• Permanence of Wealth

    Epigraphs to Book II

    Definitions are the basis of systematic reasoning.

    -- Aristotle

    The mixture of those things by speech which are by nature divided is the mother of all error.

    -- Hooker

    Bacon made us sensible of the emptiness of the Aristotelian philosophy; Smith, in like manner, caused us to perceive the fallaciousness of all the previous systems of political economy; but the latter no more raised the superstructure of this science, than the former created logic.... We are, however, not yet in possession of an established text-book on the science of political economy, in which the fruits of an enlarged and accurate observation are referred to general principles that can be admitted by every reflecting mind; a work in which these results are so complete and well arranged as to afford to each other mutual support, and that many everywhere and at all times be studied with advantage.

    -- J.B. Say, 1803

    We may cite as examples of such inchoate but yet incomplete discoveries the great Wealth of Nations by Adam Smith -- a work which still stands out, and will ever stand out, as that of a pioneer, and the only book on political economy which displays its genius to every kind of intelligent reader. But among the specialists and the schools, this work of genius which swayed all Europe in its day, is laid upon the shelf as an antiquated affair, superseded by the smaller and duller men who have pulled his system to pieces and are offering us the fragments as a science most of whose first principles are still under dispute.

    -- Professor (Greek) J.P. Mahaffy, "The Present Position of Egyptology," "Nineteenth Century," August, 1894.

    Putting this book online was underwritten by The Robert Schalkenbach Foundation, publisher of Henry George's works.

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    Henry George
    The Science of Political Economy
    Book II, The Nature of Wealth

    Chapter XX
    Of The Permanence of Wealth

    Showing That Values From Obligation Seem Really to Last Longer Than Values From Production

    Value from production and value from obligation -- The one material and the other existing in the spiritual -- Superior permanence of the spiritual -- Shakespeare's boast -- Maecenas's [Caesar's] buildings and Horace's odes -- The two values now existing -- Franchises and land values last longer than gold and gems -- Destruction in social advance -- Conclusions from all this

    In making the distinction between values from production that really constitute wealth in political economy, and values from obligation, which are not really wealth at all, and may at best be classified as "relative wealth" in contradistinction to "real wealth," there is an important and to our usual ways of thinking an unexpected difference to be mentioned between them with relation to permanence and to the effect of the progress of society upon their value.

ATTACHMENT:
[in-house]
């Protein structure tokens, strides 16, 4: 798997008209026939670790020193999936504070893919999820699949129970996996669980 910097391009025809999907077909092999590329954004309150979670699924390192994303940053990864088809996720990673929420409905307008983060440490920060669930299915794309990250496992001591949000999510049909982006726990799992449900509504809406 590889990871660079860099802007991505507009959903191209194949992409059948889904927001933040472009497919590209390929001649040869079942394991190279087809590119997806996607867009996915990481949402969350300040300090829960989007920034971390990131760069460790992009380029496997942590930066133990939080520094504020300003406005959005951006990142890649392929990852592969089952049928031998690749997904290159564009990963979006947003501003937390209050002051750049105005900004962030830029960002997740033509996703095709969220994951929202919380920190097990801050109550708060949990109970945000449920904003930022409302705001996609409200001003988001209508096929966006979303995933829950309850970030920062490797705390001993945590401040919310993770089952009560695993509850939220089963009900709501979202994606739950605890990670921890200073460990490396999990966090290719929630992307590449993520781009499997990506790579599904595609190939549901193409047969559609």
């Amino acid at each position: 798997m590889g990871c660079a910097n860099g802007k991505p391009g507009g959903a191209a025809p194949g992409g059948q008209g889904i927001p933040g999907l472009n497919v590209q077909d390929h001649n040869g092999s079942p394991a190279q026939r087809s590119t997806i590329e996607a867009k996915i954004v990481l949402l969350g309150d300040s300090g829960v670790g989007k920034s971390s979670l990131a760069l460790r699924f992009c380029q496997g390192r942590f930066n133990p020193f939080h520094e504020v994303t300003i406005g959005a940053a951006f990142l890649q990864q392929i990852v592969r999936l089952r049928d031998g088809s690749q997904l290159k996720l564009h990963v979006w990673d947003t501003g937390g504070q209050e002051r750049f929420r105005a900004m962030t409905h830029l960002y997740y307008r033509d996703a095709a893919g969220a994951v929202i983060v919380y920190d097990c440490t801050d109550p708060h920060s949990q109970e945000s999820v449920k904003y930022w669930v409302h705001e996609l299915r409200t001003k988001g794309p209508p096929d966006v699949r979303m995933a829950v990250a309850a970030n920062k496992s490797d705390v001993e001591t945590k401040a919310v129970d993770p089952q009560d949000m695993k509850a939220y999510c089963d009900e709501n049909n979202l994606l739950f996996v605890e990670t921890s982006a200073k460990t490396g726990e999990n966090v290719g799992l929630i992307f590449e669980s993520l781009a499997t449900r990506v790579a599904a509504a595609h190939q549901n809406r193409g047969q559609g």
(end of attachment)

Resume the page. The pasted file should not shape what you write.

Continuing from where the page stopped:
Value from production, or real wealth, consists of material things. These things are taken as it were by labor from the reservoirs of nature, and by virtue of their materiality tend back to those reservoirs again from the moment they are taken, just as water, taken from the ocean, tends back to the ocean. The great body of wealth is, indeed, produced for a purposed consumption that involves immediate destruction. And since I think we may properly speak in a different sense of the consumption of a book by reading it, or of a picture or statue by looking at it, even the parts not subject to purposed and almost immediate destruction, are subject to destruction by the action of the elements, by mechanical and chemical disintegration, and finally by being lost. Indeed, the far greater part of material things if not absolutely all of them, after they have been brought into existence, require the constant exertion of labor to keep them in existence and prevent their relapsing into nature's reservoirs again.


    But things having a value which does not come from the exertion of labor and which represents only the power given by human law, agreement or custom of appropriating the proceeds of exertion, have their real existence in the human mind or will, the spiritual element of man. The papers which we use in transferring them, or proclaiming them, or evidencing them, are not the things themselves, but mere aids to memory. The essence of a debt is not the due -- bill or promissory note, but a moral obligation or mental agreement; the essence of a franchise is not the written charter or engrossed act of legislature, but the will of the sovereign, theoretically supposed to be the will of all; the ownership of land is not in the title -- deeds, but in the same sovereign will or supposed general agreement.


    As the spiritual part of man -- mind, will and memory -- continues the same while the matter of which his body is composed is continually passing, so a mental impression, recorded by tradition, belief or custom in what may be styled the social mentality, may endure while physical changes wrought by man are lost. It is probable that the oldest records of man's presence on the earth are to be found in words yet current, and that nursery rhymes and children's games antedate the most massive monuments. It was no idle boast of Shakespeare that his verse would outlast marble and brass. The stately buildings raised by the powerful prime minister of Augustus Caesar have failed to perpetuate his memory; but far further than his world extended, the name of Maecenas yet lives for us in the odes of Horace.